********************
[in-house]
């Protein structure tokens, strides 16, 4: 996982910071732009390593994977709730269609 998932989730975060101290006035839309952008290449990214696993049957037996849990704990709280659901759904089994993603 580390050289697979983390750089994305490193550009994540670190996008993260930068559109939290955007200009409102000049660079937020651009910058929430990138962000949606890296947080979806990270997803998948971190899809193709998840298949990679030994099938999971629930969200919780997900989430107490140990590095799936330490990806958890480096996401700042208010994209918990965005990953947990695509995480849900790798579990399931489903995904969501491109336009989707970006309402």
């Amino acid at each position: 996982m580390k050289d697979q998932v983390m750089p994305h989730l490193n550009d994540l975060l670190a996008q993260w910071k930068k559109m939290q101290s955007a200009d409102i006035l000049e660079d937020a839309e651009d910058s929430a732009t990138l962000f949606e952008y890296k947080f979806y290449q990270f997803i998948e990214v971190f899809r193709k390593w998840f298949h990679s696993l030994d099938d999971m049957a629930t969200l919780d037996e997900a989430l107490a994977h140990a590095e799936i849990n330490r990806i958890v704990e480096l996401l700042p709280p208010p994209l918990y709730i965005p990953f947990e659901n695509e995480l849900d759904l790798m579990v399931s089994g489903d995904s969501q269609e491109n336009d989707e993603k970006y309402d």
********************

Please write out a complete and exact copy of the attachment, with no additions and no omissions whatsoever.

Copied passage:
[in-house]
């Protein structure tokens, strides 16, 4: 996982910071732009390593994977709730269609 998932989730975060101290006035839309952008290449990214696993049957037996849990704990709280659901759904089994993603 580390050289697979983390750089994305490193550009994540670190996008993260930068559109939290955007200009409102000049660079937020651009910058929430990138962000949606890296947080979806990270997803998948971190899809193709998840298949990679030994099938999971629930969200919780997900989430107490140990590095799936330490990806958890480096996401700042208010994209918990965005990953947990695509995480849900790798579990399931489903995904969501491109336009989707970006309402």
């Amino acid at each position: 996982m580390k050289d697979q998932v983390m750089p994305h989730l490193n550009d994540l975060l670190a996008q993260w910071k930068k559109m939290q101290s955007a200009d409102i006035l000049e660079d937020a839309e651009d910058s929430a732009t990138l962000f949606e952008y890296k947080f979806y290449q990270f997803i998948e990214v971190f899809r193709k390593w998840f298949h990679s696993l030994d099938d999971m049957a629930t969200l919780d037996e997900a989430l107490a994977h140990a590095e799936i849990n330490r990806i958890v704990e480096l996401l700042p709280p208010p994209l918990y709730i965005p990953f947990e659901n695509e995480l849900d759904l790798m579990v399931s089994g489903d995904s969501q269609e491109n336009d989707e993603k970006y309402d």